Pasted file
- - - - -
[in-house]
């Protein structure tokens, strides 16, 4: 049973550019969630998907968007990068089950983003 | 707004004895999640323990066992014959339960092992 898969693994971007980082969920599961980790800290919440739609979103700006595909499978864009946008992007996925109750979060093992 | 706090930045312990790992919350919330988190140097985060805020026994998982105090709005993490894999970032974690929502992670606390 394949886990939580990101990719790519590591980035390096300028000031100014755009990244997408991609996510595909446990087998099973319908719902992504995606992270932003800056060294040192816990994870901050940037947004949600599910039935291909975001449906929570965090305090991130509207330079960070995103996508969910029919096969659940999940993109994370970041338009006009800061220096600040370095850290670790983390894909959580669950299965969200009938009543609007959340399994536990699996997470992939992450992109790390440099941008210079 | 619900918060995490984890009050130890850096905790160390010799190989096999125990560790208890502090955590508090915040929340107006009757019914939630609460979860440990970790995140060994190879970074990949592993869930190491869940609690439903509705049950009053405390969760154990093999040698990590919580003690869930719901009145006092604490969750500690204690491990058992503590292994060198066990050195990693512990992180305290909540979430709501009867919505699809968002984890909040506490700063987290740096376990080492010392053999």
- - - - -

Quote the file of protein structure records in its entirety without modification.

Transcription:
[in-house]
């Protein structure tokens, strides 16, 4: 049973550019969630998907968007990068089950983003 | 707004004895999640323990066992014959339960092992 898969693994971007980082969920599961980790800290919440739609979103700006595909499978864009946008992007996925109750979060093992 | 706090930045312990790992919350919330988190140097985060805020026994998982105090709005993490894999970032974690929502992670606390 394949886990939580990101990719790519590591980035390096300028000031100014755009990244997408991609996510595909446990087998099973319908719902992504995606992270932003800056060294040192816990994870901050940037947004949600599910039935291909975001449906929570965090305090991130509207330079960070995103996508969910029919096969659940999940993109994370970041338009006009800061220096600040370095850290670790983390894909959580669950299965969200009938009543609007959340399994536990699996997470992939992450992109790390440099941008210079 | 619900918060995490984890009050130890850096905790160390010799190989096999125990560790208890502090955590508090915040929340107006009757019914939630609460979860440990970790995140060994190879970074990949592993869930190491869940609690439903509705049950009053405390969760154990093999040698990590919580003690869930719901009145006092604490969750500690204690491990058992503590292994060198066990050195990693512990992180305290909540979430709501009867919505699809968002984890909040506490700063987290740096376990080492010392053999």